“We believe that radiation levels are extremely high, which could possibly impact the ability to take corrective measures,” Jaczko said.

Posted by: annie | Mar 19 2011 11:09 utc | 7

sounding very dire indeed

Posted by: annie | Mar 19 2011 11:12 utc | 8

I'm struggling to understand what's going on (thanks to all, by the way)

three questions:
1) all those intermittent fires reported in the reactors should be "zirconium cladding fires", right? could be something else?
2) what happens if the "not realistic" prospect of a nuclear chain reaction materializes? a bomb? uranium digging his way to the center of the earth? has it ever happened before in a nuclear reactor?
3) how long did it take for "martyrs" to bury the reactor at Chernobyl? could it be too late?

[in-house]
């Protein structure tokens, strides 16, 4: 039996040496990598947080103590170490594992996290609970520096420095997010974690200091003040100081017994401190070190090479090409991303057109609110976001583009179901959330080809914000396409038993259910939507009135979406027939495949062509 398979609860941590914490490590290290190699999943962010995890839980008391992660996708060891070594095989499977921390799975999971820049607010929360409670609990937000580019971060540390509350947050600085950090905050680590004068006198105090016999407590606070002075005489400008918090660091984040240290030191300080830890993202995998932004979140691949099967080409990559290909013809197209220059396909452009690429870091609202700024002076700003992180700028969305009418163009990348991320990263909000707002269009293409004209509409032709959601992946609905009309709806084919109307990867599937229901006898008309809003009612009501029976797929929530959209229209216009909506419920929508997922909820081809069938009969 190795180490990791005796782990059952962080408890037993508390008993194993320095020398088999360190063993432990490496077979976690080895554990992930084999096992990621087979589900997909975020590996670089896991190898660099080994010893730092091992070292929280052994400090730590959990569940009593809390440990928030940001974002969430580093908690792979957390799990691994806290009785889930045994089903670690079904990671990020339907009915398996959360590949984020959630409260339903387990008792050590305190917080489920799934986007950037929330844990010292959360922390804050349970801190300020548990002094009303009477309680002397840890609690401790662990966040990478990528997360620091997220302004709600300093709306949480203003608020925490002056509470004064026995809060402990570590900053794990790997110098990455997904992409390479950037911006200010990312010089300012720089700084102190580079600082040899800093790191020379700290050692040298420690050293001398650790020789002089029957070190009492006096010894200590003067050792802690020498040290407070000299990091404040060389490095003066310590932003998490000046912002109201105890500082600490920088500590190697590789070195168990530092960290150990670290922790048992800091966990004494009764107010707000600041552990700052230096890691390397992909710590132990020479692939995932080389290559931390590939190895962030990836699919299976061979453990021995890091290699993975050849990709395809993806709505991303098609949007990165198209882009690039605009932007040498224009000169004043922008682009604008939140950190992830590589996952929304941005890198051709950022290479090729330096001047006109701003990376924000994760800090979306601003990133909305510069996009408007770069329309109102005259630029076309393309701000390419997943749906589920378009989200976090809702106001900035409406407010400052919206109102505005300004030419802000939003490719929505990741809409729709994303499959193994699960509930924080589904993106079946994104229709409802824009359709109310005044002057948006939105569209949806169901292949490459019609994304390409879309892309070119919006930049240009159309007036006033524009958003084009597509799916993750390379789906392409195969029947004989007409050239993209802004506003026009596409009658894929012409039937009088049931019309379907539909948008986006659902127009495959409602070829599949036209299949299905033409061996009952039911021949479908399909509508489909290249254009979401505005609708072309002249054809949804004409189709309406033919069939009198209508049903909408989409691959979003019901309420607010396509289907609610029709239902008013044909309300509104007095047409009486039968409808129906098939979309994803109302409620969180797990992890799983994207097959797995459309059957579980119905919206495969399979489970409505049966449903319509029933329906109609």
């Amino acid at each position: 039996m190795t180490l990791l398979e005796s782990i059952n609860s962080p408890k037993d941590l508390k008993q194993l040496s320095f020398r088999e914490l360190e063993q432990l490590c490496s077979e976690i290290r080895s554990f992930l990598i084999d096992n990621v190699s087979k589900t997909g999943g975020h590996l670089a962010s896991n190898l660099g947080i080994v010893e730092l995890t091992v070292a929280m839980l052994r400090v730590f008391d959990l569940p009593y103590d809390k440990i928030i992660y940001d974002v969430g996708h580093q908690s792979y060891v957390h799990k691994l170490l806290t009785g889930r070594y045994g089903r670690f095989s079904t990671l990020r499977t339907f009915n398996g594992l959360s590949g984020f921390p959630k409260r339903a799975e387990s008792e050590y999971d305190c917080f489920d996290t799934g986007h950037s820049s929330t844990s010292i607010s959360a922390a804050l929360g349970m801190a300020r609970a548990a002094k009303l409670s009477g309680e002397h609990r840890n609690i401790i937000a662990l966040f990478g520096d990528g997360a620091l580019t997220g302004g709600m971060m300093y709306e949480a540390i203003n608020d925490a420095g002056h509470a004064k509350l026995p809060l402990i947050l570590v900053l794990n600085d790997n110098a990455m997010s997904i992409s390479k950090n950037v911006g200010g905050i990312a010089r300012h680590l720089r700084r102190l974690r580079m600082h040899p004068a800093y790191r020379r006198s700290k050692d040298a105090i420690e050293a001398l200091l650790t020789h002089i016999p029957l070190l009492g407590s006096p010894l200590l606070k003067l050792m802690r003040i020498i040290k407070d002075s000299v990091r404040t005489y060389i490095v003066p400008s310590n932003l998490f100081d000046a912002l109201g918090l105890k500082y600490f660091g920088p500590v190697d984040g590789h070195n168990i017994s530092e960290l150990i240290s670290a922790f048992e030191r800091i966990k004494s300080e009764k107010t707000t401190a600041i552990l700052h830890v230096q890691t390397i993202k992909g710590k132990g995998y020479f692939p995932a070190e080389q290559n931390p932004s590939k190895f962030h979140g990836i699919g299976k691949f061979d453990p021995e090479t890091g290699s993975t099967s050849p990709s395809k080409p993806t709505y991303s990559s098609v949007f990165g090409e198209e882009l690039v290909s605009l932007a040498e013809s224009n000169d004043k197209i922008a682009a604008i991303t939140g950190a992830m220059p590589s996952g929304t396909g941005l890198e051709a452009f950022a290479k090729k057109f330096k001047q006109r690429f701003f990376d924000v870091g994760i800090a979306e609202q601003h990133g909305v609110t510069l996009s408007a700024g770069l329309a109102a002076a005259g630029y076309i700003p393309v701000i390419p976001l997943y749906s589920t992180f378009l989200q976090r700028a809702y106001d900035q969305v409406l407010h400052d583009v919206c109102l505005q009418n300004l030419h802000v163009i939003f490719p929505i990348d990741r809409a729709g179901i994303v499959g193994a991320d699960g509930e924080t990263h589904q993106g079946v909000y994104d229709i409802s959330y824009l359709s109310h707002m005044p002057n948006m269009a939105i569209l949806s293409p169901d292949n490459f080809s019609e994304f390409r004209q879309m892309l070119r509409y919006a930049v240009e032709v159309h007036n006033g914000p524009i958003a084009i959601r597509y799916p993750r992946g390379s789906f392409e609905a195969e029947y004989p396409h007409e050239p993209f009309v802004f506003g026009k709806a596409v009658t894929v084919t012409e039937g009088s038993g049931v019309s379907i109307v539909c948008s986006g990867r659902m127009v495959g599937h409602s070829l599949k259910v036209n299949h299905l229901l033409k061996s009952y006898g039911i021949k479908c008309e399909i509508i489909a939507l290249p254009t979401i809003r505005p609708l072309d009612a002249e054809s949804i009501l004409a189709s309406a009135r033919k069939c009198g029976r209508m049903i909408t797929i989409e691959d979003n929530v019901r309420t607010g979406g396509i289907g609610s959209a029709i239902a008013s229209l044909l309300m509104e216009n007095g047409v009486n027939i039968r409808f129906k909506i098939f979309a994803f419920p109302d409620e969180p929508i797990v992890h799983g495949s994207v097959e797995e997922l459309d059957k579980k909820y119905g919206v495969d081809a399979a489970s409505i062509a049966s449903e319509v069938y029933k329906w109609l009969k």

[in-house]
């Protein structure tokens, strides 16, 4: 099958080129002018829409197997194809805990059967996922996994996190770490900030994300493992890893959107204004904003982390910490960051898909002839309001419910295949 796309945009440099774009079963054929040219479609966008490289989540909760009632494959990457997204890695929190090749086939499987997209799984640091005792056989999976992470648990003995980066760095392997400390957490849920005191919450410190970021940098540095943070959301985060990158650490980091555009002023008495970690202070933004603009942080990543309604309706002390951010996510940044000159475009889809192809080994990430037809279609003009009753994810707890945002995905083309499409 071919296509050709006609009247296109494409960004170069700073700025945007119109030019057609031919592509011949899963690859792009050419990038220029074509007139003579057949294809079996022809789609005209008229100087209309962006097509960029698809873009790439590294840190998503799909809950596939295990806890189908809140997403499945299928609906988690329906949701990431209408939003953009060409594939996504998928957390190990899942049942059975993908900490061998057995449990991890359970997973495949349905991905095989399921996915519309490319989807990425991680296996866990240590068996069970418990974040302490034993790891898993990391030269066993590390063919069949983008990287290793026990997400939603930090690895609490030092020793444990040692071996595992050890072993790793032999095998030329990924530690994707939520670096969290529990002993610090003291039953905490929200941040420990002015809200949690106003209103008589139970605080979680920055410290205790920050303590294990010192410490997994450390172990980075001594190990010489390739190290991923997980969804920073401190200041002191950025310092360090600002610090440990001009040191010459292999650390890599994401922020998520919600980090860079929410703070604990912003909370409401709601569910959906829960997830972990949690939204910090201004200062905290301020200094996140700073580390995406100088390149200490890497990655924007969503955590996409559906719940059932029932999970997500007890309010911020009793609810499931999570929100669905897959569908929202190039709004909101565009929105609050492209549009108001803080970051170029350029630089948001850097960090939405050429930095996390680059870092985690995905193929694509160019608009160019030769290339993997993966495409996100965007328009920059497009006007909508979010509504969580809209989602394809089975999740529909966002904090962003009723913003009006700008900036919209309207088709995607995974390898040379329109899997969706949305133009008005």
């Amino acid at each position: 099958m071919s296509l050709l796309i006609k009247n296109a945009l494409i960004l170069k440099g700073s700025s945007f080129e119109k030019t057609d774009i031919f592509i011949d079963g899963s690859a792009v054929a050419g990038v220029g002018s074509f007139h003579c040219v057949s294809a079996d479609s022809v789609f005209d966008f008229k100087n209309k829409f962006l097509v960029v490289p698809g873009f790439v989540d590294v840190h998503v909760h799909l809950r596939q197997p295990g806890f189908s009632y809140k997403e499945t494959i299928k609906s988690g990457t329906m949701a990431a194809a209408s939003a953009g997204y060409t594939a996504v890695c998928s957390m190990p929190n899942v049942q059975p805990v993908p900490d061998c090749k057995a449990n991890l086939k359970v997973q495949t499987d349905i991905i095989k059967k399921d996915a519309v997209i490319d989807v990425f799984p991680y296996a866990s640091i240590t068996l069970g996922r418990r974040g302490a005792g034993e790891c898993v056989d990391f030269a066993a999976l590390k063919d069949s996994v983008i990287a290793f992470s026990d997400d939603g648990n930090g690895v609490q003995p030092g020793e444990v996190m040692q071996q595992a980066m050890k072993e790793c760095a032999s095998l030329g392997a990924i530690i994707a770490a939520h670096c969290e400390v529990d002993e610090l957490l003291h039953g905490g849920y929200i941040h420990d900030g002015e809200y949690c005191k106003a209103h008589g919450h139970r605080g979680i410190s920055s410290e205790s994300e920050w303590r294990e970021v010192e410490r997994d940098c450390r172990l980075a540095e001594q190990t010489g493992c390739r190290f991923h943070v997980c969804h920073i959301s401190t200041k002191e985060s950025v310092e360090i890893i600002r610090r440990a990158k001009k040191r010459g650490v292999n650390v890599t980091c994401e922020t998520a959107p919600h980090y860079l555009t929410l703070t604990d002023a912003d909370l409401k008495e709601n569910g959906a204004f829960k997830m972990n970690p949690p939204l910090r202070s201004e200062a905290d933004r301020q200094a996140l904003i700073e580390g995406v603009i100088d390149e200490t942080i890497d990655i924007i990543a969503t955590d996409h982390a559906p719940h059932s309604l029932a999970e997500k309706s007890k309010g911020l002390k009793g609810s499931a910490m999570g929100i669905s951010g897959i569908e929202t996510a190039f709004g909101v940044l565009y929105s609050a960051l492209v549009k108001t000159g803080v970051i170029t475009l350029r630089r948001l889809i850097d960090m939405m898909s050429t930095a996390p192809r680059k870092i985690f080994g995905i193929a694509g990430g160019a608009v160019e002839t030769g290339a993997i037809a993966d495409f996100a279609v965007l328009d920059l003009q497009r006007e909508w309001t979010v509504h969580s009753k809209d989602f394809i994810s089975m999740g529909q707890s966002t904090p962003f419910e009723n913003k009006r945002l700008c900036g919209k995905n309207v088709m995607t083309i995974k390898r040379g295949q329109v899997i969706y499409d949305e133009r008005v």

Posted by: claudio | Mar 19 2011 12:55 utc | 9

UK telegraph live blog

15.48 The official Twitter account of the Japanese Prime Minister's Office has just published a series of tweets addressing the possibility of radioactive rain in the Tohoku and Kanto regions.

Twitter It's possible that rain can contain a small amount of radioactive substances when it rains in Tohoku and Kanto regions. (Cont)

Twitter Even if you are exposed to rain, it doesn’t impose any threat on health. If you are concerned, follow these instructions. (Cont)

Twitter Try not to go out unless it is an emergency. Make sure of covering up hair and skin as much as possible. (Cont)

Twitter In case your clothes or skin is exposed to rain, wash it carefully with running water.

Posted by: annie | Mar 19 2011 17:27 utc | 10


to 1. likely zirkonium fire, something else is possible but nobody will know if and what for a long time.
to 2. Uranium in the plant is not highly enriched enough to have a bomb like fission. It could, under certain circumstance, reconfigure into a core like matter where some reactor like moderated nuclear fission could reappear. Saying that this is "not realistic" is like saying that a 9.0 quake and 10+ meter Tsunami at the Japanese east coast is "not realistic". You may believe that and not prepare for it or you may not believe that and be prepared.